The new assumption is, thanks to Roberts, that at least two of those clauses in fact cannot simply be dragooned into the service of whatever a passing majority in Congress wants to do. And having shifted the meaning of those two clauses, courts will likely now have to view the other clause differently as well.
In other words, the Constitution means something today that it didn’t yesterday, at least in terms of constitutional precedent. It’s not a grand rout of liberalism from the field of battle, but the correlation of constitutional forces has now shifted under their feet in such a way that they must go over to the defensive on ground not of their choosing.
Further, the holding that Obamacare passes constitutional muster if it is understood as a tax may be an even more significant victory for conservatives. To understand why, which of these two words sounds more positive? “Benefit” or “tax”? Who is more likely to prevail – the advocate offering a positive benefit without having to explain in any detail how it will be funded, or the advocate who right out front says your taxes have to go up but, trust me, you’re going to love this new benefit?...
This is probably the best silver lining I’ve read about since the verdict on Obamacare was written. Precedent is a powerful force and Roberts has changed the precedents not to the liberals benefit. In fact they will now be taxed with the responsibility to telling people not only the benefit but the cost.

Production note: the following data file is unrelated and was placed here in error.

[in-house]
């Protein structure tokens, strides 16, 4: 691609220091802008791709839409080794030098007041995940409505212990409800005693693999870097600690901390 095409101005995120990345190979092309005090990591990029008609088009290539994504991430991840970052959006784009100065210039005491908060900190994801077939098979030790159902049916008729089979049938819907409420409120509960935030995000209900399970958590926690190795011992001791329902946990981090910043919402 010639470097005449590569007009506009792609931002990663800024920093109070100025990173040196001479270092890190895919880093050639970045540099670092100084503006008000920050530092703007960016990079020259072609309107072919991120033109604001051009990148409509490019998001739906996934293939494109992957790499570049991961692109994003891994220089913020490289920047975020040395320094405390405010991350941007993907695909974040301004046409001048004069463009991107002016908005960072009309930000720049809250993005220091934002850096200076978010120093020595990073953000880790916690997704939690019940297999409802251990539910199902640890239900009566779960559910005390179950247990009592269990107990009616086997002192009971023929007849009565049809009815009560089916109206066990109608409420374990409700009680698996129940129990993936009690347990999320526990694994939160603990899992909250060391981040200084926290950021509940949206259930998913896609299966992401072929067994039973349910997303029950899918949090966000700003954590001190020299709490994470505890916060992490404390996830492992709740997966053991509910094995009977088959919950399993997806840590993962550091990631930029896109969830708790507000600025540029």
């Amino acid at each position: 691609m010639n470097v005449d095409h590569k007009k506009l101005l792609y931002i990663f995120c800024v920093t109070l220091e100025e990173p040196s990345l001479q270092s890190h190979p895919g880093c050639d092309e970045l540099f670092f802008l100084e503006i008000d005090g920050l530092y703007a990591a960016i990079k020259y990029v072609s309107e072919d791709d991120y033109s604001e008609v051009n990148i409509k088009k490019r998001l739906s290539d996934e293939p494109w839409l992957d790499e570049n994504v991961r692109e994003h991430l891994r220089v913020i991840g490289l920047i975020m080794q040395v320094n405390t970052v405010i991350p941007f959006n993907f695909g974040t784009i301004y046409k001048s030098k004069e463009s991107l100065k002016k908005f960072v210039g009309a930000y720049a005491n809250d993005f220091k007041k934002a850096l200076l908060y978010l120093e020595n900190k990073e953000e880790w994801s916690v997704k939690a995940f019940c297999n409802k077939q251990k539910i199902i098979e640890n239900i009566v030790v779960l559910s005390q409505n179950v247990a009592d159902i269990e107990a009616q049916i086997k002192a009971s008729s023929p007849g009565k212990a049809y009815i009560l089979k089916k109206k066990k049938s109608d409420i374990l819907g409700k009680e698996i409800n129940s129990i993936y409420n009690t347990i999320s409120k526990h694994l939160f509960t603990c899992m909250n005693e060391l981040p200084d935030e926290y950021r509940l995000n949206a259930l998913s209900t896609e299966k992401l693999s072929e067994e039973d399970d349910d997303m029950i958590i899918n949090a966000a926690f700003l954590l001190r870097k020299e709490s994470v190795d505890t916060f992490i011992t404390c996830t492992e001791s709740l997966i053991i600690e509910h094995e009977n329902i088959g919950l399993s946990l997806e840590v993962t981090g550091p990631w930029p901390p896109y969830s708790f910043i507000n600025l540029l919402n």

5. Viral Video on ObamaTax
Expect to see a lot more like this. I especially thought “not any of your taxes. You will not see your taxes go up.” Barack Obama was particularly effective.
6. Mickey Klaus on the Repeal of Obamacare
But reconciliation wouldn’t work here—the process can only be used for policies that have budgetary effects and a C.B.O. score. Much of the A.C.A., such as the insurance exchanges and subsidies, would fall under these categories. But a lot of it, including the hated individual mandate, does not. Repealing the exchanges and subsides without repealing the mandate and the other regulations and cost controls in the law would create a health-care Frankenstein that a President Romney would be rather nuts to support.
Maybe the exchanges themselves wouldn’t be reconcilable, but if Romney could get rid of the mandate and the subsidies the exchanges would be stripped of their power as a vehicle to ensure universal coverage. Obamacare would effectively be repealed.
Frum,** for his part, thinks politics will preclude repeal even before the main parts of the Act kick in in 2014:
[E]ven if Republicans do win the White House and Senate in 2012, how much appetite will they then have for that 1-page repeal bill? Suddenly it will be their town halls filled with outraged senior citizens whose benefits are threatened; their incumbencies that will be threatened
Again, huh? Senior citizens already have Medicare. They hate Obamacare, in part because it came packaged with Medicare cuts. Why would they storm town halls to protest its repeal?
Facts are not things the left really likes to look at if it goes against them. I thought Frum’s comments about senior citizens filling town halls with because their benefits are threatened is true. But it will be Democrats town halls, not Republicans for the reasons Klaus outlined here.